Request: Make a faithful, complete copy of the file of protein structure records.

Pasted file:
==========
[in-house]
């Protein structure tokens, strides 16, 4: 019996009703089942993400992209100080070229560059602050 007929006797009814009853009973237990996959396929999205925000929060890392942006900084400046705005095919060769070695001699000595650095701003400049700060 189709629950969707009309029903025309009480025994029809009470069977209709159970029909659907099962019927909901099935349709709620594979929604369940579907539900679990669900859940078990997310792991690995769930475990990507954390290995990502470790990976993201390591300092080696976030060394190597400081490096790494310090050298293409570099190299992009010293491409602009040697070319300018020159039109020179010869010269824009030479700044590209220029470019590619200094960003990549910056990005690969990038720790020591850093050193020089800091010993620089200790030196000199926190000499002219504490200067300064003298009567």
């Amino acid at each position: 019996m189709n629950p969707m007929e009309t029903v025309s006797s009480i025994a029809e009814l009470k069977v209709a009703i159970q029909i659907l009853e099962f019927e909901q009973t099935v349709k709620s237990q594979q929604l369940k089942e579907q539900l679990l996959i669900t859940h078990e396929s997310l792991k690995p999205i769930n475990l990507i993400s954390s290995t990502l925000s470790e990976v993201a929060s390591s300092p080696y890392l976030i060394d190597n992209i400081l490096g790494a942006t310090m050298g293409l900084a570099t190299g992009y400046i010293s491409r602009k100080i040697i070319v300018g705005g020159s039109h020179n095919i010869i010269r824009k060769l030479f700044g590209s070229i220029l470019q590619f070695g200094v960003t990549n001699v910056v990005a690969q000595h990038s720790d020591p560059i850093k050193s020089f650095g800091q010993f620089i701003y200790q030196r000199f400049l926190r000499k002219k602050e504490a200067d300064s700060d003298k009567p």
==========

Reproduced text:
[in-house]
């Protein structure tokens, strides 16, 4: 019996009703089942993400992209100080070229560059602050 007929006797009814009853009973237990996959396929999205925000929060890392942006900084400046705005095919060769070695001699000595650095701003400049700060 189709629950969707009309029903025309009480025994029809009470069977209709159970029909659907099962019927909901099935349709709620594979929604369940579907539900679990669900859940078990997310792991690995769930475990990507954390290995990502470790990976993201390591300092080696976030060394190597400081490096790494310090050298293409570099190299992009010293491409602009040697070319300018020159039109020179010869010269824009030479700044590209220029470019590619200094960003990549910056990005690969990038720790020591850093050193020089800091010993620089200790030196000199926190000499002219504490200067300064003298009567």
């Amino acid at each position: 019996m189709n629950p969707m007929e009309t029903v025309s006797s009480i025994a029809e009814l009470k069977v209709a009703i159970q029909i659907l009853e099962f019927e909901q009973t099935v349709k709620s237990q594979q929604l369940k089942e579907q539900l679990l996959i669900t859940h078990e396929s997310l792991k690995p999205i769930n475990l990507i993400s954390s290995t990502l925000s470790e990976v993201a929060s390591s300092p080696y890392l976030i060394d190597n992209i400081l490096g790494a942006t310090m050298g293409l900084a570099t190299g992009y400046i010293s491409r602009k100080i040697i070319v300018g705005g020159s039109h020179n095919i010869i010269r824009k060769l030479f700044g590209s070229i220029l470019q590619f070695g200094v960003t990549n001699v910056v990005a690969q000595h990038s720790d020591p560059i850093k050193s020089f650095g800091q010993f620089i701003y200790q030196r000199f400049l926190r000499k002219k602050e504490a200067d300064s700060d003298k009567p």